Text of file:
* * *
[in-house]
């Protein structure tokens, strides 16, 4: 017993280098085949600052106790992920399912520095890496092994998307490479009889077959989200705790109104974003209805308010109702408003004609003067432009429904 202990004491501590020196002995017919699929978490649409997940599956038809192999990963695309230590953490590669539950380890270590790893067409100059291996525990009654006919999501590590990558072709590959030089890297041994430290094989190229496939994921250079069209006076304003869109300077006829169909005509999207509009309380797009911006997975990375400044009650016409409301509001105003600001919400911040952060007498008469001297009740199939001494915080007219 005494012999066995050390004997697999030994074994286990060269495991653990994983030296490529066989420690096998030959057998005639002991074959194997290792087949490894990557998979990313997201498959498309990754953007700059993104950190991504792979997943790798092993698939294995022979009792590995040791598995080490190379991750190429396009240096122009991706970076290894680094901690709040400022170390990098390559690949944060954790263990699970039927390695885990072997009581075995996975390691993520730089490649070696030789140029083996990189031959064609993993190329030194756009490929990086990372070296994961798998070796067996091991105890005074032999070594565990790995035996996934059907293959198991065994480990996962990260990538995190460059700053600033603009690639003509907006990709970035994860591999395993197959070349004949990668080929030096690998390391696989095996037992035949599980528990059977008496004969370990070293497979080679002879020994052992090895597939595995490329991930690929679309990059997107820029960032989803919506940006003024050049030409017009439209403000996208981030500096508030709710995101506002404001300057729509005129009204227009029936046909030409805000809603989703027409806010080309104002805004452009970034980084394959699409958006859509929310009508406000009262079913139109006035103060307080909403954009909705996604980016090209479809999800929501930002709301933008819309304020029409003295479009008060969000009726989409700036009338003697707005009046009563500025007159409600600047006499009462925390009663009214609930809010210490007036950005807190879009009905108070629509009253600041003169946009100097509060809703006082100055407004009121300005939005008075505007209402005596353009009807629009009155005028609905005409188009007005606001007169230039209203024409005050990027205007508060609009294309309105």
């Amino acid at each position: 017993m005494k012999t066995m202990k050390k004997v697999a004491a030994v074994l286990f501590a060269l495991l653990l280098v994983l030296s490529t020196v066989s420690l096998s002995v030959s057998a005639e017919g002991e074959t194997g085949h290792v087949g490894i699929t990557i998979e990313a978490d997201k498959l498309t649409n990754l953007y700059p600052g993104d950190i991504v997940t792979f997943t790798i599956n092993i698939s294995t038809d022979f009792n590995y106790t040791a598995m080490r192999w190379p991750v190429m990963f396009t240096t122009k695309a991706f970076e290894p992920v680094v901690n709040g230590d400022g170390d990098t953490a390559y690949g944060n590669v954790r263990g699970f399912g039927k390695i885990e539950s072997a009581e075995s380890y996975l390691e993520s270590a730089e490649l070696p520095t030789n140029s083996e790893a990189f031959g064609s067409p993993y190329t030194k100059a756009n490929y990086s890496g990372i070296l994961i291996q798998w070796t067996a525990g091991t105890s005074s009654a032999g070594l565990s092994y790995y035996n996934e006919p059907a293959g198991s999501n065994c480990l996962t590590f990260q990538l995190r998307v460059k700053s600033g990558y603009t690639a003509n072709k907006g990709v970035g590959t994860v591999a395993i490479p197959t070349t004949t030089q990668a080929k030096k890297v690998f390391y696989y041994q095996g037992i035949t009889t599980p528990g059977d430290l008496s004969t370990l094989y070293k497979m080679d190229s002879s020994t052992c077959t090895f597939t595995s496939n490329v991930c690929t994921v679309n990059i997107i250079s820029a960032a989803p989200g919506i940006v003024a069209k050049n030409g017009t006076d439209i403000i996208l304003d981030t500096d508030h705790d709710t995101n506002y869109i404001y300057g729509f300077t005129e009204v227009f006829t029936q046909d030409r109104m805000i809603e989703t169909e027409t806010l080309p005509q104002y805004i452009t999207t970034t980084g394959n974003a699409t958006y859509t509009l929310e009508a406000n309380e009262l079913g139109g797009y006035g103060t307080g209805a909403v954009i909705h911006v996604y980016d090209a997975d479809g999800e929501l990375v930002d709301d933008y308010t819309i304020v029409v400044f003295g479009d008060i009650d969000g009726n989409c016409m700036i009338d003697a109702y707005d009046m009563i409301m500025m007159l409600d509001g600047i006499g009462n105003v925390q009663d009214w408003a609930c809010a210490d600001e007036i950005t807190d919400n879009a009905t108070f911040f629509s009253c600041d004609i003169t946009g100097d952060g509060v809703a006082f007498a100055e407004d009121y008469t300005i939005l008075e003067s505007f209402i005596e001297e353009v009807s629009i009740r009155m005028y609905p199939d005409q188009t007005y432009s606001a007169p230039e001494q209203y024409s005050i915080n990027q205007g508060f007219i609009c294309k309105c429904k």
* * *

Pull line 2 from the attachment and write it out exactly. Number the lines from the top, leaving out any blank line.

């Protein structure tokens, strides 16, 4: 017993280098085949600052106790992920399912520095890496092994998307490479009889077959989200705790109104974003209805308010109702408003004609003067432009429904 202990004491501590020196002995017919699929978490649409997940599956038809192999990963695309230590953490590669539950380890270590790893067409100059291996525990009654006919999501590590990558072709590959030089890297041994430290094989190229496939994921250079069209006076304003869109300077006829169909005509999207509009309380797009911006997975990375400044009650016409409301509001105003600001919400911040952060007498008469001297009740199939001494915080007219 005494012999066995050390004997697999030994074994286990060269495991653990994983030296490529066989420690096998030959057998005639002991074959194997290792087949490894990557998979990313997201498959498309990754953007700059993104950190991504792979997943790798092993698939294995022979009792590995040791598995080490190379991750190429396009240096122009991706970076290894680094901690709040400022170390990098390559690949944060954790263990699970039927390695885990072997009581075995996975390691993520730089490649070696030789140029083996990189031959064609993993190329030194756009490929990086990372070296994961798998070796067996091991105890005074032999070594565990790995035996996934059907293959198991065994480990996962990260990538995190460059700053600033603009690639003509907006990709970035994860591999395993197959070349004949990668080929030096690998390391696989095996037992035949599980528990059977008496004969370990070293497979080679002879020994052992090895597939595995490329991930690929679309990059997107820029960032989803919506940006003024050049030409017009439209403000996208981030500096508030709710995101506002404001300057729509005129009204227009029936046909030409805000809603989703027409806010080309104002805004452009970034980084394959699409958006859509929310009508406000009262079913139109006035103060307080909403954009909705996604980016090209479809999800929501930002709301933008819309304020029409003295479009008060969000009726989409700036009338003697707005009046009563500025007159409600600047006499009462925390009663009214609930809010210490007036950005807190879009009905108070629509009253600041003169946009100097509060809703006082100055407004009121300005939005008075505007209402005596353009009807629009009155005028609905005409188009007005606001007169230039209203024409005050990027205007508060609009294309309105």